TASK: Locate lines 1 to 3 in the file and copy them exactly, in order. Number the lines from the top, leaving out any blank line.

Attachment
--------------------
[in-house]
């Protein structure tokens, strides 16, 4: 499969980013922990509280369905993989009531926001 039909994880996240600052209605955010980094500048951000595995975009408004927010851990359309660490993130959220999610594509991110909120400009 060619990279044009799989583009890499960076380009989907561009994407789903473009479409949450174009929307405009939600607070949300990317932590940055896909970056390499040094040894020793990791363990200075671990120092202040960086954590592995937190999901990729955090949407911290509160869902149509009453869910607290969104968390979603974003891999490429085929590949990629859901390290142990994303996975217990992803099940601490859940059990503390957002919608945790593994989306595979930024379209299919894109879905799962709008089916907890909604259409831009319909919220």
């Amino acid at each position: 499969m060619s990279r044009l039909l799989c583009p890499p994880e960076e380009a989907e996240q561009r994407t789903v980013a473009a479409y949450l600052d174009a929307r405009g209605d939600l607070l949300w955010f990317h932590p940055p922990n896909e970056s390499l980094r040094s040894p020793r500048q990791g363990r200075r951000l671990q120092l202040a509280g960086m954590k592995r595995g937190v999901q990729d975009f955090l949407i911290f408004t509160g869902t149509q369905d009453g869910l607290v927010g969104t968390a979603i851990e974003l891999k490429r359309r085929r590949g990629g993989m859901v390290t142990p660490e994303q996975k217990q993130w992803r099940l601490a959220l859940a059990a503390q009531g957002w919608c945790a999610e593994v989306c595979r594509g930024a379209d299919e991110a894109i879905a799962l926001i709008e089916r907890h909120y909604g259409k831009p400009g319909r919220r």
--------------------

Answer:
[in-house]
């Protein structure tokens, strides 16, 4: 499969980013922990509280369905993989009531926001 039909994880996240600052209605955010980094500048951000595995975009408004927010851990359309660490993130959220999610594509991110909120400009 060619990279044009799989583009890499960076380009989907561009994407789903473009479409949450174009929307405009939600607070949300990317932590940055896909970056390499040094040894020793990791363990200075671990120092202040960086954590592995937190999901990729955090949407911290509160869902149509009453869910607290969104968390979603974003891999490429085929590949990629859901390290142990994303996975217990992803099940601490859940059990503390957002919608945790593994989306595979930024379209299919894109879905799962709008089916907890909604259409831009319909919220």
């Amino acid at each position: 499969m060619s990279r044009l039909l799989c583009p890499p994880e960076e380009a989907e996240q561009r994407t789903v980013a473009a479409y949450l600052d174009a929307r405009g209605d939600l607070l949300w955010f990317h932590p940055p922990n896909e970056s390499l980094r040094s040894p020793r500048q990791g363990r200075r951000l671990q120092l202040a509280g960086m954590k592995r595995g937190v999901q990729d975009f955090l949407i911290f408004t509160g869902t149509q369905d009453g869910l607290v927010g969104t968390a979603i851990e974003l891999k490429r359309r085929r590949g990629g993989m859901v390290t142990p660490e994303q996975k217990q993130w992803r099940l601490a959220l859940a059990a503390q009531g957002w919608c945790a999610e593994v989306c595979r594509g930024a379209d299919e991110a894109i879905a799962l926001i709008e089916r907890h909120y909604g259409k831009p400009g319909r919220r």